Business process improvement

What is a business process?

A business process is any action that occurs in companies with the aim of delivering some value. Processes are performed by people or machines. Every process consists of several steps. The steps of the process are the smallest actions that need to be executed in order to move to the next action or to complete the process.

Examples of processes can be:

  1. From a web order of a product to the delivery of that product to a customer.
  2. From an idea to the realization of a product.
  3. From the entry of goods into the warehouse to the exit of goods from the warehouse.
  4. From receiving an invoice to paying the invoice.
  5. And every other one in your company.

Why should we improve business processes?

Processes are the core of every business. Regardless of what your company deals with, you have one or more processes that together constitute your business.

If we place that business in a market where you face competition, the best company is not the one with the best product, but the one with the best processes surrounding that product. They don’t even have to be the fastest or the shortest processes, but well-coordinated and constantly re-evaluated for potential improvements.

I don’t want to delve into quality management systems, as I neither deal with them nor is this text intended for that topic, but all such systems, from ISO 9000 onwards, aim to control and improve processes. The only thing that differentiates them is the types of processes. Some processes deal with safety, some with standardization, but none of them deal with business improvement. None of them will open up new markets and enable company growth just because you have them.

To improve a process means to invest enough energy to examine whether that process is necessary at all, whether it can be shortened or simplified, whether it can be done in a different way, at a lower cost, with fewer steps, yielding a higher profit, or even if we can do without it altogether.

We improve processes solely to remain competitive in the market or to become better than the competition. We also improve processes so that our employees who do all that work are more satisfied at work. If the employees are satisfied, the customer is too, and that means better business.

What if we don’t improve business processes?

The primary resource in the world isn’t money, oil, gold, bitcoin,…, but time. If we don’t change quickly enough over time, we lag and eventually disappear. This applies to every company, every living organism, every person. If you don’t follow market changes and change quickly enough, you will go bankrupt.

I can cite the automotive industry as an example. Back in 2003, the entire automotive industry was based on internal combustion engines, with a few exceptions in the hybrid world like Toyota. The German part of the automotive industry has been the leader in automotive technology development for the past 100 years. There are also good examples in France and England, but Germany is still bigger than all of them combined in terms of the number of cars produced in Europe.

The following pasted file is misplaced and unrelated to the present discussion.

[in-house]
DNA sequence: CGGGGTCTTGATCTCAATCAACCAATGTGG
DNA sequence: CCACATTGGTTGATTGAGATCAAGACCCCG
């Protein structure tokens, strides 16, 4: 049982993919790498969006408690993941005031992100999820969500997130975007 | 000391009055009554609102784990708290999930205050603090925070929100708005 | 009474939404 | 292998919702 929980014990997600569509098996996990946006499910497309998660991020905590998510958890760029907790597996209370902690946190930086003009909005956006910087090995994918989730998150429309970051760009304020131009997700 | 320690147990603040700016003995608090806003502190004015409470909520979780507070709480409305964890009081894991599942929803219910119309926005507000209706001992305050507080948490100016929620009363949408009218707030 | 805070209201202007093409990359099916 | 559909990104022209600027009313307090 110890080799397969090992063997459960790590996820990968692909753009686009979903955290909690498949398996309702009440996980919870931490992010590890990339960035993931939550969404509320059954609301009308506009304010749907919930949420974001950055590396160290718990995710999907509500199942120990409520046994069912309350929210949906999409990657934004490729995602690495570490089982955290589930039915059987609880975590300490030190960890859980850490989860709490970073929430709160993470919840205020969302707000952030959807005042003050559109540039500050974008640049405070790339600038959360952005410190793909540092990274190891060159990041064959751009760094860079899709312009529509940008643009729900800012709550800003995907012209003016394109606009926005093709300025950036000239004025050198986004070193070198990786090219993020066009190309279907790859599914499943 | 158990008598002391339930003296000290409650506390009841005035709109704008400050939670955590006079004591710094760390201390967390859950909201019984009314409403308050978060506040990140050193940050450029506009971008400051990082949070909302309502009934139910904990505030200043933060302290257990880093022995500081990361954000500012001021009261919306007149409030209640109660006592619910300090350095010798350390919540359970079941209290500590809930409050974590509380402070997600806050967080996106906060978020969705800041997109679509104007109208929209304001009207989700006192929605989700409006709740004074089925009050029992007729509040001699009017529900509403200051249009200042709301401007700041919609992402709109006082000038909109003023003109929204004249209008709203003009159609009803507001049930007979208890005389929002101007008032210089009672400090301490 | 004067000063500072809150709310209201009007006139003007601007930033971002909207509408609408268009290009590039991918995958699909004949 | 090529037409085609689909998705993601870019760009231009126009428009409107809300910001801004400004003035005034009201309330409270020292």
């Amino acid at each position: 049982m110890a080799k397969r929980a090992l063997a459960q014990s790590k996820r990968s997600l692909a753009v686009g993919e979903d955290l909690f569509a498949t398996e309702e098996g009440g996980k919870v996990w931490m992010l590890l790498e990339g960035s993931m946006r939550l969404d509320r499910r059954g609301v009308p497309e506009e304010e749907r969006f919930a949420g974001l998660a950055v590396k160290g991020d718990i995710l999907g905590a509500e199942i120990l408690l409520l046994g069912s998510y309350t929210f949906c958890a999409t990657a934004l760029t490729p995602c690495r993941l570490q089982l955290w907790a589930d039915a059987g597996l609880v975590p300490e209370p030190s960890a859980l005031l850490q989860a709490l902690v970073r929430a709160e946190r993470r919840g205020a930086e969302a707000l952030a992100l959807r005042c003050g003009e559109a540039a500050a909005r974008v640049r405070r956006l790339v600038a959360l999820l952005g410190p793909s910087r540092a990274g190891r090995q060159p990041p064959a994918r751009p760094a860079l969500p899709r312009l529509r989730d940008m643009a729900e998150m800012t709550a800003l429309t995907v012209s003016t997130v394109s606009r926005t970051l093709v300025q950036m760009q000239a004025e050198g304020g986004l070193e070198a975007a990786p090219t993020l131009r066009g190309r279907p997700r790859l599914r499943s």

Although I’m not interested in absolute numbers, it’s good to know that a gasoline engine has over 3,000 connected parts and that the production of these engines has been perfected since 1876 when it was invented by Mr. Otto in Germany. If you asked a German engineer back then if they could make a better car, they probably would have focused on better design, better materials, and a better gasoline or diesel engine.

Why 2003? That year Tesla Motors Inc was launched, working on a small prototype of an electric car. A few years later, Elon Musk bought the company and transformed it into one of the largest electric car manufacturers.

For many long years, the German automotive industry perfected its factory processes, but they never thought about mass-producing electric cars. Why? Well, customers were buying their existing cars in large numbers (and still are) and were demanding better, faster, stronger, more economical, and cheaper cars. Their engineers delivered precisely that.

When Tesla entered the market, it made a car that in terms of its performance was on par with German cruisers, but entirely electric and with a range of over 600 kilometers, offering the same mobility as conventional cars.

Then there was a turning point. Customers began to like electric cars. They are fast, cheap to maintain, and their prices are slowly dropping to an acceptable level. Their sales began to disrupt the plans of the German automotive industry. Should they stick to old processes to make their cars technically better and risk the future? Or accept the trends and change?

By 2020, the entire German automotive industry began to standardly offer electric cars. It took them 18 years to understand market trends and start changing their processes. They did this to be competitive in the market by 2030.

If we apply a similar philosophy to every business and place it in the time domain: if you don’t start changing your business today, you won’t exist in 10 years.

What is needed for me to start changing my processes?

First and foremost, a company’s CEO needs to be aware that regardless of how well the business is currently doing, there will come a time when this will cease and revenues will decline. Therefore, the company must constantly prepare for that moment.

If the CEO acknowledges this, they must allocate resources to begin the analysis. These resources might involve hiring experts, such as DProgres, or forming an internal team tasked with this responsibility.

The analyses can be:

  • Analytics of existing processes and finding ways to improve them.
  • Analyzing the company within the market and defining new levers for business development, such as a new product or entering a new market with an existing product.

Start the change. Now!